Wondering Why?

Why do watches have jewels

Why do watches have jewels

Nicolas Fatio de Duillier together with Jacob and Pierre (or Peter according to other sources) Debaufre were said to be the ones responsible for the development of using jewels on watches and received a patent in 1705. However, it was not until the 19th century that the knowledge in utilizing jewels as wheel bearings in watches became popular which is continuously practiced even at present times.

The first jewel used as watch bearings was made out of pure ruby. It comprises of a ring, also known as the hole”, together with a sink intended for oil. Since then, other gemstones were put into use that includes garnet (which was too soft) and quartz. High-end watches uses sapphire, diamonds in addition to rubies. During 20th century, the development of synthetic gems was invented which made the value of jewels a lot cheaper. And in modern watches, the use of synthetic jewels (made out of corundum) became widely accepted.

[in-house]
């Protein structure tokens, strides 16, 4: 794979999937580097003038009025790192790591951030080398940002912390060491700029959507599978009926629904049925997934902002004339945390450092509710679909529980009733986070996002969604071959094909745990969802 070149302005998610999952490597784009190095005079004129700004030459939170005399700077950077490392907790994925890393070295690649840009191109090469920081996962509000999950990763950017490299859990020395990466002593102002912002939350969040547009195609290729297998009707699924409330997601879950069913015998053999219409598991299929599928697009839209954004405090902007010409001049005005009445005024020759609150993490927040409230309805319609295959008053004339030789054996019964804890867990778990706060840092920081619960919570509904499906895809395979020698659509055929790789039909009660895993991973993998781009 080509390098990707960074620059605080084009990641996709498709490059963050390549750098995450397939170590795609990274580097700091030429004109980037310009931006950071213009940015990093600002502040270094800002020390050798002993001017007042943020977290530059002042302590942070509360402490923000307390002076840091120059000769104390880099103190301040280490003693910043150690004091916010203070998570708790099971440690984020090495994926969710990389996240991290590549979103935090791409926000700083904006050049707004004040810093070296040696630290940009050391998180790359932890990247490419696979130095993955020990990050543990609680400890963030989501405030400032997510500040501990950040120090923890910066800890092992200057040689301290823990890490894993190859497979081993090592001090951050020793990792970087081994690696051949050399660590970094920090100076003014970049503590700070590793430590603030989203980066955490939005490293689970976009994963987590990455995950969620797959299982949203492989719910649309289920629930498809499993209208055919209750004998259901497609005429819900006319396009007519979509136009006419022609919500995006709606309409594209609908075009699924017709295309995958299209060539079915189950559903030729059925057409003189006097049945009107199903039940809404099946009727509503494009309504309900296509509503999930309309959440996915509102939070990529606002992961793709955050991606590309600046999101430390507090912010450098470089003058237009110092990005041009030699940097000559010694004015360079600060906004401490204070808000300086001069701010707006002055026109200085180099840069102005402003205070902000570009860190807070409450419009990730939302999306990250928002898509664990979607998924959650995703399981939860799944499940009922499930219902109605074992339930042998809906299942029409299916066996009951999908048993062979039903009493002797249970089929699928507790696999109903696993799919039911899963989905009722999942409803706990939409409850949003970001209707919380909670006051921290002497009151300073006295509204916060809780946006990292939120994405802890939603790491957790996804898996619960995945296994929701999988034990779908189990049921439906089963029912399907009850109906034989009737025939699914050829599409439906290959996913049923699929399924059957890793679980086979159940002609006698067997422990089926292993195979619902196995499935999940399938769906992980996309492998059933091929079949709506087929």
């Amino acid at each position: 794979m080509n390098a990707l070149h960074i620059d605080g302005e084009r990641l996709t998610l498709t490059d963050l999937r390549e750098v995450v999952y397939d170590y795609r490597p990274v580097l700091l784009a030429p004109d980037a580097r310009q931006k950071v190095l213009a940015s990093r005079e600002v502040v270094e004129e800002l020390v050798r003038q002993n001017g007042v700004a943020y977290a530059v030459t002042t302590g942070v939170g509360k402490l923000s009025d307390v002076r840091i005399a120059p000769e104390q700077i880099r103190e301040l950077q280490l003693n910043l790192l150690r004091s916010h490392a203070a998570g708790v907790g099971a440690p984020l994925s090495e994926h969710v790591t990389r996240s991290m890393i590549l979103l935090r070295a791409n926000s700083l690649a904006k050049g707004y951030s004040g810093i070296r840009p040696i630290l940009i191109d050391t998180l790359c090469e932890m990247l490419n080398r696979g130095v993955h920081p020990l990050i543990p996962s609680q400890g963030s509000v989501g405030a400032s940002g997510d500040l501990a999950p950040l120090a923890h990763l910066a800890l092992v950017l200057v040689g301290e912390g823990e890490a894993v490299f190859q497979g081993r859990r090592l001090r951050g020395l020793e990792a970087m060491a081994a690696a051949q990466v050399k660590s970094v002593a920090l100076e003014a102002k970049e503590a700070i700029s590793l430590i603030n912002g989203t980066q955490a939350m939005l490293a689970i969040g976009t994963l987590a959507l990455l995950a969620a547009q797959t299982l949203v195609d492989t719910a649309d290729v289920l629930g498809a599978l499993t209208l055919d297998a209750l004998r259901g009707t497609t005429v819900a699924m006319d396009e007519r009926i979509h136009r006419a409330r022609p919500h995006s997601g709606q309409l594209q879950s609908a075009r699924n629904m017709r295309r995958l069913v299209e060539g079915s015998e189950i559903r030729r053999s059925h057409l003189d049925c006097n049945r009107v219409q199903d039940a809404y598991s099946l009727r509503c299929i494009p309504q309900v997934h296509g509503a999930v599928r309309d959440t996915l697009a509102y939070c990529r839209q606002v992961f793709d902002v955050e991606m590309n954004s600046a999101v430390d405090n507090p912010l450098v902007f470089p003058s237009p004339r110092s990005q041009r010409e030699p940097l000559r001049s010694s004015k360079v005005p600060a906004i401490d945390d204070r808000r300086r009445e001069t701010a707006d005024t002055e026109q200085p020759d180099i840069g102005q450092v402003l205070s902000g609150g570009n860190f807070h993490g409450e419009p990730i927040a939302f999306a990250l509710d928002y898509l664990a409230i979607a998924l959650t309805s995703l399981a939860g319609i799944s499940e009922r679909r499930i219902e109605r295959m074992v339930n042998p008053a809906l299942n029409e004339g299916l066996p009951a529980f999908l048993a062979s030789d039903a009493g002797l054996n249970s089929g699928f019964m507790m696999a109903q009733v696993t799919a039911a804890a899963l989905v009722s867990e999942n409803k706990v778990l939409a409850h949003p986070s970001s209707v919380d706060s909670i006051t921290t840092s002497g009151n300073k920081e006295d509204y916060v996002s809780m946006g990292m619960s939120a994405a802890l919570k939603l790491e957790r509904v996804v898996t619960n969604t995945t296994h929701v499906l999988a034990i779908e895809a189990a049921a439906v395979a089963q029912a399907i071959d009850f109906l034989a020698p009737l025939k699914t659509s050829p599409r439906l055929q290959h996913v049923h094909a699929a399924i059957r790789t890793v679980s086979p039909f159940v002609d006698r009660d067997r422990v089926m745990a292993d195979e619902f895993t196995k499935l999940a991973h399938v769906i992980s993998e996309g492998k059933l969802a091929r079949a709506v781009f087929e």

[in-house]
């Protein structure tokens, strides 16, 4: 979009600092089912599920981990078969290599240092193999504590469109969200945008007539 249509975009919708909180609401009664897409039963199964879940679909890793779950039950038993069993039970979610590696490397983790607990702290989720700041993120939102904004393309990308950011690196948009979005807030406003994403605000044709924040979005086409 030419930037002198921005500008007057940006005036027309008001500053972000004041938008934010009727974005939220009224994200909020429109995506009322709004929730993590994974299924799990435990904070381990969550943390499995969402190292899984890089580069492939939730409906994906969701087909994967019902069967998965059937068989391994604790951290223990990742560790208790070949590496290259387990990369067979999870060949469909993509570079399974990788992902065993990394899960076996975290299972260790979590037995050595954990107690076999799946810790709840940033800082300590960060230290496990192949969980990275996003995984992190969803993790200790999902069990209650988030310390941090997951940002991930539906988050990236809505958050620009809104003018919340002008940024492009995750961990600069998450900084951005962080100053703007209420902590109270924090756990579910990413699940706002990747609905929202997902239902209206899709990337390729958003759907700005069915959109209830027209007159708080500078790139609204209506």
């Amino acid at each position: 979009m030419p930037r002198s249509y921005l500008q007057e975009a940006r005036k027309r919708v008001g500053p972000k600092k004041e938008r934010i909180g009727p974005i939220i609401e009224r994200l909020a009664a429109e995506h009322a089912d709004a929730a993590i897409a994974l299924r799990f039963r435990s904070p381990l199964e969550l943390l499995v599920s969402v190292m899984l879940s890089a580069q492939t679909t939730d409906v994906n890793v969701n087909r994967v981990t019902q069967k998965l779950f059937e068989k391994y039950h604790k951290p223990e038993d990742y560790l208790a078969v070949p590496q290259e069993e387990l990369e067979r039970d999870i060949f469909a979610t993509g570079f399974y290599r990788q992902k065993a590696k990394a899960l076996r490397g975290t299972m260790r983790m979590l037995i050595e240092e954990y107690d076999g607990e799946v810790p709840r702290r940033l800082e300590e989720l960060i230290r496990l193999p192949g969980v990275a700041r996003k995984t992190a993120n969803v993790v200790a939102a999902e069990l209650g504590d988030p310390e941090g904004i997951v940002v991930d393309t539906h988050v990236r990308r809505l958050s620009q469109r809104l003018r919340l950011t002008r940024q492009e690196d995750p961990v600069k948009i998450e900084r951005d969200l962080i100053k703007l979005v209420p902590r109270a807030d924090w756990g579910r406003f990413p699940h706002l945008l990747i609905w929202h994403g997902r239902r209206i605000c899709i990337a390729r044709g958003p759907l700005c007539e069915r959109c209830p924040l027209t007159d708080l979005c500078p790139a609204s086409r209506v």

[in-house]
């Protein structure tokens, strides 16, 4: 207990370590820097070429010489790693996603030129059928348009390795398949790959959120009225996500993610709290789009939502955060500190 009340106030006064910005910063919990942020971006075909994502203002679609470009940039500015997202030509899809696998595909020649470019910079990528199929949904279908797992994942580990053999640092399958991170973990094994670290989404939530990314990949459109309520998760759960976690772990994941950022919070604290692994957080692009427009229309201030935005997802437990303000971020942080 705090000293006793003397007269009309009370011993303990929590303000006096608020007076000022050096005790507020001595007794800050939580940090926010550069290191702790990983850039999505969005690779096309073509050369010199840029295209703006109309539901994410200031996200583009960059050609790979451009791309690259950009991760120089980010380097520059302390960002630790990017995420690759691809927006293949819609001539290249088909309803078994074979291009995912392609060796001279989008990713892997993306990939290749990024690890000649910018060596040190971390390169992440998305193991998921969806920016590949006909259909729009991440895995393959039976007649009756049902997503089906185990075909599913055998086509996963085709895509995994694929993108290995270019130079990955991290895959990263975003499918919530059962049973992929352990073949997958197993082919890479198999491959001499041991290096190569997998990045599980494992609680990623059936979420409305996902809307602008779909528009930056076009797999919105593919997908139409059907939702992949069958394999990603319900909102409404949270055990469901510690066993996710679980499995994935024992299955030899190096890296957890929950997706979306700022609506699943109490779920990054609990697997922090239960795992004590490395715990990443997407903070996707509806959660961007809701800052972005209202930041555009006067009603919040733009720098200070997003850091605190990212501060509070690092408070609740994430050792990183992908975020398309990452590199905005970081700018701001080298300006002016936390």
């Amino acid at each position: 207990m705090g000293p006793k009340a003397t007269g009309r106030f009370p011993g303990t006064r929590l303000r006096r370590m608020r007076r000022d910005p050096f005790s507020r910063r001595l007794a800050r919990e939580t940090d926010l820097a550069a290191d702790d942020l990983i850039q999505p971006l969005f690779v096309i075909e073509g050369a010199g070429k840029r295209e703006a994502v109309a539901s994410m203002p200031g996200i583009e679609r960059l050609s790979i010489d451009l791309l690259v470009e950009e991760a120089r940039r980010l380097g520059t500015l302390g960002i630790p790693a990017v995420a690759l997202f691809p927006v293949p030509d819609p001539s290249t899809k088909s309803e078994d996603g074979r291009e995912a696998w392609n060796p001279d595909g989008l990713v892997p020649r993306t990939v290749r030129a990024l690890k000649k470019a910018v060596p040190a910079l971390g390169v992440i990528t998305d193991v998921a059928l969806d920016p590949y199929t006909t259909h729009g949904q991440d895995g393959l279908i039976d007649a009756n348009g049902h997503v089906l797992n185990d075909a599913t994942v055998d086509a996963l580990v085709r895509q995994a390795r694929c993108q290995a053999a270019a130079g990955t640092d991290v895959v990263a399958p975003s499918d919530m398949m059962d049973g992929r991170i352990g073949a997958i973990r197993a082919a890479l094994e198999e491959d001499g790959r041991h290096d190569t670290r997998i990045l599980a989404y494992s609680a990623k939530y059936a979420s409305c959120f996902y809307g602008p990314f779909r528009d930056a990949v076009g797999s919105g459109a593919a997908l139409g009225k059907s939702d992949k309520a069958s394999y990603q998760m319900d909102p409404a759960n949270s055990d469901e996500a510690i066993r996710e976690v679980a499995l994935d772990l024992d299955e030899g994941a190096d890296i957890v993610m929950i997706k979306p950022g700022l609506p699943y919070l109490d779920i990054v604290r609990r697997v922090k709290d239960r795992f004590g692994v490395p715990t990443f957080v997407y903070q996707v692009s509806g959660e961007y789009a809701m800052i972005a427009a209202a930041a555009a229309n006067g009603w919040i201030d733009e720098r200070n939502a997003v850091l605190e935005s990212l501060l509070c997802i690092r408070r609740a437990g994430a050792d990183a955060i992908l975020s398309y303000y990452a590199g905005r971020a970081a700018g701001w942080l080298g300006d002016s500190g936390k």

Jewels were primarily used in watches to reduce the friction created by its gears. It is because of the durability, glossy exterior, and lower frictional coefficient” that made the jewels more functional as a wheel bearing compared to metals. When the friction in the watch’s gears is reduced, the reliability of the watch in telling time becomes more accurate.

Jewels are also known to extend the life of the bearings inside the watch, thus also affecting the overall stability of the watch. Watches without jeweled bearings tend to wear out quickly and becomes inaccurate in giving time, or eventually stop running. With this, jewels are put on watches to help prolong its life.

Currently, many people believed that the number of jewels put into watches define its value; the more jewels a watch has, the more accurate and durable the watch is. Because of this popular assumption, watch manufacturers took advantage of the knowledge and eventually use non-functional jewels just to raise the watch’s market value.


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